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How banks can keep customers at the forefront during digital transformation

How banks can keep customers at the forefront during digital transformation 3

How banks can keep customers at the forefront during digital transformation 4By Amanda Beesley, MD Financial Services & Insurance Division at Paragon Customer Communications

The pandemic accelerated digital transformation across all industries, but for financial services in particular it catalysed widespread change to how services are offered and accessed.

In January 2022, 14 million people in the UK – that’s 27% of all British adults – held accounts with digital-only banks. It’s no surprise that traditional banks have been investing their resources in evolving to meet customers’ changing needs. Between them, Lloyds, HSBC, and NatWest Group have announced the closure of 161 branches in the second half of 2022 in an effort to do just this. Ironically, it is often the case that investments of this scale can distract from other key areas which add customer value.

Avoiding tunnel vision 

When embarking on major transformation projects there is always the possibility of tunnel vision. Businesses can get so invested in their largest transformational leaps that it becomes easy to miss out on the small steps that will bring customer value.

Mobile banking offers unparalleled convenience and accessibility to customers. Yet, it isn’t the only option – treating it as such can have negative consequences for businesses and users alike. Millennials constitute an influential and increasingly powerful consumer demographic, while Gen Z is also on the rise as a key demographic for your business to adapt to.

While Gen Z in particular has never known a life without digital banking and other online-only services, there are still many people who have never adopted these processes. You need to make sure that your business doesn’t change too fast for less tech-savvy users to keep up.

How omnichannel communication caters for all demographics

While it makes sense to take the preferences of influential consumers into account, focusing too much on one demographic has its downsides for banks and financial services. Fundamentally, you need to make sure that your customer communications shows that even as your business changes, your relationship with your customers is always the most important thing. This is achieved by omnichannel communication.

There are many reasons why customers may prefer physical communications – it isn’t always driven by a lack of tech know-how. It can come down to socio-economic concerns, for example, such as a fear that increased tech adoption will reduce jobs and take services out of local communities. As well as this, it can come down to basic preference: some people simply find it easier to digest information from a physical document rather than a screen. These customers deserve to have their values recognised and responded to, through ongoing investment in physical communication alongside digital.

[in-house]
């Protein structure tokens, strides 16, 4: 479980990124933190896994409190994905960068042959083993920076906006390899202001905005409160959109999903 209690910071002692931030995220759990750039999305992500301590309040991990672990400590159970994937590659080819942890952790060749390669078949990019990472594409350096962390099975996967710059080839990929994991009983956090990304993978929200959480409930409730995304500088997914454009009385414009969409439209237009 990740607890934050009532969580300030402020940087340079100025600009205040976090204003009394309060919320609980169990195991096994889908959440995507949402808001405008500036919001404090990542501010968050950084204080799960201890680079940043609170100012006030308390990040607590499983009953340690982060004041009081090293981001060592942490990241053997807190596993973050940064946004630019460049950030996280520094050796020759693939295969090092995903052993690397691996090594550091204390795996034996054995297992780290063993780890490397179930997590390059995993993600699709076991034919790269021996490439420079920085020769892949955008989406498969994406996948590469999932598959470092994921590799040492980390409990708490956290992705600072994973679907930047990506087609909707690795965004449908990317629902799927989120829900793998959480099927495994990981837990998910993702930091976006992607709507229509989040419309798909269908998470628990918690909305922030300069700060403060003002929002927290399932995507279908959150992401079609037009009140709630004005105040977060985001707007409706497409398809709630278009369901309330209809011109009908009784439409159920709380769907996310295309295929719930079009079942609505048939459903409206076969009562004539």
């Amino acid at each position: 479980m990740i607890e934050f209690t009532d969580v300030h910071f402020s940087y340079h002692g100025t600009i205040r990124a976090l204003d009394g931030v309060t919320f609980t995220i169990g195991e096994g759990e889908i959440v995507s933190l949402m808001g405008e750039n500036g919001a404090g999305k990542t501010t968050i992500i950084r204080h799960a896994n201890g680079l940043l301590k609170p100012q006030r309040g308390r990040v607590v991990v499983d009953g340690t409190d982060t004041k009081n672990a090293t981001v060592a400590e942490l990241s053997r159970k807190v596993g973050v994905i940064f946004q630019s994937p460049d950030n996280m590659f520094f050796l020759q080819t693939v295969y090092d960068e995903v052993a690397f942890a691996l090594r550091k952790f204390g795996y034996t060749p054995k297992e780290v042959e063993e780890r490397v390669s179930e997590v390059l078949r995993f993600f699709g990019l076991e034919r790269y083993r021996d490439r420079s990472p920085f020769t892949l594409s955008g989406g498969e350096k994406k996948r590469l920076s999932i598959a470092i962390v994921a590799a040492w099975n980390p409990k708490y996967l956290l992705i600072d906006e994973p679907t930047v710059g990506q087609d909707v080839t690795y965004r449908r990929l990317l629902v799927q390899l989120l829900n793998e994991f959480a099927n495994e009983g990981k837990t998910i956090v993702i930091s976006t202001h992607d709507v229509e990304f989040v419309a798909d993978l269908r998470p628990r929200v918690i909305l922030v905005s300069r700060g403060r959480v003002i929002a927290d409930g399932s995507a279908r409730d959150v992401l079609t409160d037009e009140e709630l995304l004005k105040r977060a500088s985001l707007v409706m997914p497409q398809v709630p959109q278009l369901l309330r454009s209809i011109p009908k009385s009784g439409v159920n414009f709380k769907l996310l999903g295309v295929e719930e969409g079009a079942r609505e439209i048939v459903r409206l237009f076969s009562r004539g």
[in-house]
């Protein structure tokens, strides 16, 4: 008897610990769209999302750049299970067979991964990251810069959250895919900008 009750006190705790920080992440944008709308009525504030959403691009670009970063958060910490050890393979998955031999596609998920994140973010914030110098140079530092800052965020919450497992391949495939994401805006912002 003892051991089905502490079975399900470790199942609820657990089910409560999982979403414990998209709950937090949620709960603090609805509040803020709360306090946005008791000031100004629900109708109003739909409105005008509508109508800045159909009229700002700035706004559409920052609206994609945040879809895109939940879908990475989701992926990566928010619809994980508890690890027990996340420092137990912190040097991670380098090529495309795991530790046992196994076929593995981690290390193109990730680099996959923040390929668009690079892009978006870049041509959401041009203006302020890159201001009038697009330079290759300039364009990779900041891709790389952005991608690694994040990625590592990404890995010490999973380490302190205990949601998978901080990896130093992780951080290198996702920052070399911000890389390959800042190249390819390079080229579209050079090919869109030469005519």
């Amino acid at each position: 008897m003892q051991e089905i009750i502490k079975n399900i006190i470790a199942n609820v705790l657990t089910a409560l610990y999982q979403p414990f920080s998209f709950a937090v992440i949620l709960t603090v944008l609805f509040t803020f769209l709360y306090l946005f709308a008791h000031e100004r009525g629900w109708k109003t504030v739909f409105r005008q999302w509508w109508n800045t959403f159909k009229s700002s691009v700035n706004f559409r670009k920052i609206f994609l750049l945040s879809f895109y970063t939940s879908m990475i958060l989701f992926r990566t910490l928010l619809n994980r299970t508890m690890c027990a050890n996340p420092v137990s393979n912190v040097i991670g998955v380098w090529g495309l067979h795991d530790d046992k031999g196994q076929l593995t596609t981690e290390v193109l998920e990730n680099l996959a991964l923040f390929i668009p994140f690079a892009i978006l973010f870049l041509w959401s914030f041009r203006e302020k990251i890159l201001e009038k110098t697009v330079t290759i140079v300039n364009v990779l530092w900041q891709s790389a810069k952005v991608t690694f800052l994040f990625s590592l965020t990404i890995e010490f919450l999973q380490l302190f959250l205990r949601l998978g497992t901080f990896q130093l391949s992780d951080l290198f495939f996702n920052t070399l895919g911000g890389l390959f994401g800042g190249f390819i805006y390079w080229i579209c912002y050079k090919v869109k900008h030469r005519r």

Though catering effectively to the whole population may seem a daunting task, it is much simpler than it seems.

You can offer the digital options that many expect, and the traditional channels that others prefer, with omnichannel communications. This approach fuses digital and traditional channels, making use of the most impactful and valuable aspects of both.

Going omnichannel allows customers to choose how they communicate with you. They have a range of options, from a live chat on your website or over the phone to social media, email, or face to face. These possibilities are all integrated into a seamless system which never becomes inflexible or inconvenient.

To keep your customers with you at every stage of your digital transformation it all comes down to truly understanding them. If you really know your demographics and their preferences, you can create a seamless experience which ensures no one gets left behind. Part of the driving force behind digital transformation was the uncertainty created by the pandemic – this taught businesses the importance of planning for whatever changes the future might bring. With a strong knowledge of your customers’ preferences, you can make sure that you cater to them no matter what.

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